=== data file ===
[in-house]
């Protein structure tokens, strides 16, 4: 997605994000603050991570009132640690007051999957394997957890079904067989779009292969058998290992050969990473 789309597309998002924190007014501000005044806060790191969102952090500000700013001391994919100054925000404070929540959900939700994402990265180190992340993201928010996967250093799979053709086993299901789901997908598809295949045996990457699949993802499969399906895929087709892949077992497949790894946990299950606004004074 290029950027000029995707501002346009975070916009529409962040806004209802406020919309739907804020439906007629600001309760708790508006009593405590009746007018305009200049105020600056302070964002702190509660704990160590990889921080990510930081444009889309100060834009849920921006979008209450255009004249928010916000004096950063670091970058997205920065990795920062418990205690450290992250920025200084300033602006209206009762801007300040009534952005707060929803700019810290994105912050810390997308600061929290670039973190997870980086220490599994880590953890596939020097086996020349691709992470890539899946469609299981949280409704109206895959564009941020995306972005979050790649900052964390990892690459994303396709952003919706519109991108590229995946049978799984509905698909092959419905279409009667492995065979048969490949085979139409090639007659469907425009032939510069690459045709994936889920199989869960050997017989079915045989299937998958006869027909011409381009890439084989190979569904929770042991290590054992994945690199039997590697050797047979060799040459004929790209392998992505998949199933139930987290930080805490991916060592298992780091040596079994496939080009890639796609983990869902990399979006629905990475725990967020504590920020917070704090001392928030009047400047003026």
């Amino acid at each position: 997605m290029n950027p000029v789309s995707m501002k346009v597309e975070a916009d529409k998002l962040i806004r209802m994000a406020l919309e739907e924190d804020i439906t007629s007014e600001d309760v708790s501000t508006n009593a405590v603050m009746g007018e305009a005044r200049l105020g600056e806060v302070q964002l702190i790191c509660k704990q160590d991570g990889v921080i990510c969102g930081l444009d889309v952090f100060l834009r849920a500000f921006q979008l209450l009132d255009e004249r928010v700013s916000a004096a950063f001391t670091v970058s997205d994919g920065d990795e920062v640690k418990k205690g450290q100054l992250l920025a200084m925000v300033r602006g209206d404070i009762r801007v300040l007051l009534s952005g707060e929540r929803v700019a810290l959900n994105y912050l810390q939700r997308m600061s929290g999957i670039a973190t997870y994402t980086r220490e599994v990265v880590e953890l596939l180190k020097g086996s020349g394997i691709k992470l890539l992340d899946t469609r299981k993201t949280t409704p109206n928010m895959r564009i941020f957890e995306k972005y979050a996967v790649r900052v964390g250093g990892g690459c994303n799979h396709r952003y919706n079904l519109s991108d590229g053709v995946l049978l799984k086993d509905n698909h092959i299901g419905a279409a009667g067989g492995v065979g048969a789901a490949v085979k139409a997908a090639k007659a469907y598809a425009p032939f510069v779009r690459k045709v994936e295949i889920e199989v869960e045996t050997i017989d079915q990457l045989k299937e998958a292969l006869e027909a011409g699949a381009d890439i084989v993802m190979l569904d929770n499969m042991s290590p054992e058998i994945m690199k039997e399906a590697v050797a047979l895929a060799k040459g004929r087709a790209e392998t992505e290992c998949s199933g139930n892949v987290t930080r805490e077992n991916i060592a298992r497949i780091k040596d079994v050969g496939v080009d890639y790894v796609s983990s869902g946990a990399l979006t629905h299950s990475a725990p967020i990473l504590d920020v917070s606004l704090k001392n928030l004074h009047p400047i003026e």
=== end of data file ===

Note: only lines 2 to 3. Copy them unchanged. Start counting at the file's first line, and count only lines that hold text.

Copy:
């Protein structure tokens, strides 16, 4: 997605994000603050991570009132640690007051999957394997957890079904067989779009292969058998290992050969990473 789309597309998002924190007014501000005044806060790191969102952090500000700013001391994919100054925000404070929540959900939700994402990265180190992340993201928010996967250093799979053709086993299901789901997908598809295949045996990457699949993802499969399906895929087709892949077992497949790894946990299950606004004074 290029950027000029995707501002346009975070916009529409962040806004209802406020919309739907804020439906007629600001309760708790508006009593405590009746007018305009200049105020600056302070964002702190509660704990160590990889921080990510930081444009889309100060834009849920921006979008209450255009004249928010916000004096950063670091970058997205920065990795920062418990205690450290992250920025200084300033602006209206009762801007300040009534952005707060929803700019810290994105912050810390997308600061929290670039973190997870980086220490599994880590953890596939020097086996020349691709992470890539899946469609299981949280409704109206895959564009941020995306972005979050790649900052964390990892690459994303396709952003919706519109991108590229995946049978799984509905698909092959419905279409009667492995065979048969490949085979139409090639007659469907425009032939510069690459045709994936889920199989869960050997017989079915045989299937998958006869027909011409381009890439084989190979569904929770042991290590054992994945690199039997590697050797047979060799040459004929790209392998992505998949199933139930987290930080805490991916060592298992780091040596079994496939080009890639796609983990869902990399979006629905990475725990967020504590920020917070704090001392928030009047400047003026």
């Amino acid at each position: 997605m290029n950027p000029v789309s995707m501002k346009v597309e975070a916009d529409k998002l962040i806004r209802m994000a406020l919309e739907e924190d804020i439906t007629s007014e600001d309760v708790s501000t508006n009593a405590v603050m009746g007018e305009a005044r200049l105020g600056e806060v302070q964002l702190i790191c509660k704990q160590d991570g990889v921080i990510c969102g930081l444009d889309v952090f100060l834009r849920a500000f921006q979008l209450l009132d255009e004249r928010v700013s916000a004096a950063f001391t670091v970058s997205d994919g920065d990795e920062v640690k418990k205690g450290q100054l992250l920025a200084m925000v300033r602006g209206d404070i009762r801007v300040l007051l009534s952005g707060e929540r929803v700019a810290l959900n994105y912050l810390q939700r997308m600061s929290g999957i670039a973190t997870y994402t980086r220490e599994v990265v880590e953890l596939l180190k020097g086996s020349g394997i691709k992470l890539l992340d899946t469609r299981k993201t949280t409704p109206n928010m895959r564009i941020f957890e995306k972005y979050a996967v790649r900052v964390g250093g990892g690459c994303n799979h396709r952003y919706n079904l519109s991108d590229g053709v995946l049978l799984k086993d509905n698909h092959i299901g419905a279409a009667g067989g492995v065979g048969a789901a490949v085979k139409a997908a090639k007659a469907y598809a425009p032939f510069v779009r690459k045709v994936e295949i889920e199989v869960e045996t050997i017989d079915q990457l045989k299937e998958a292969l006869e027909a011409g699949a381009d890439i084989v993802m190979l569904d929770n499969m042991s290590p054992e058998i994945m690199k039997e399906a590697v050797a047979l895929a060799k040459g004929r087709a790209e392998t992505e290992c998949s199933g139930n892949v987290t930080r805490e077992n991916i060592a298992r497949i780091k040596d079994v050969g496939v080009d890639y790894v796609s983990s869902g946990a990399l979006t629905h299950s990475a725990p967020i990473l504590d920020v917070s606004l704090k001392n928030l004074h009047p400047i003026e």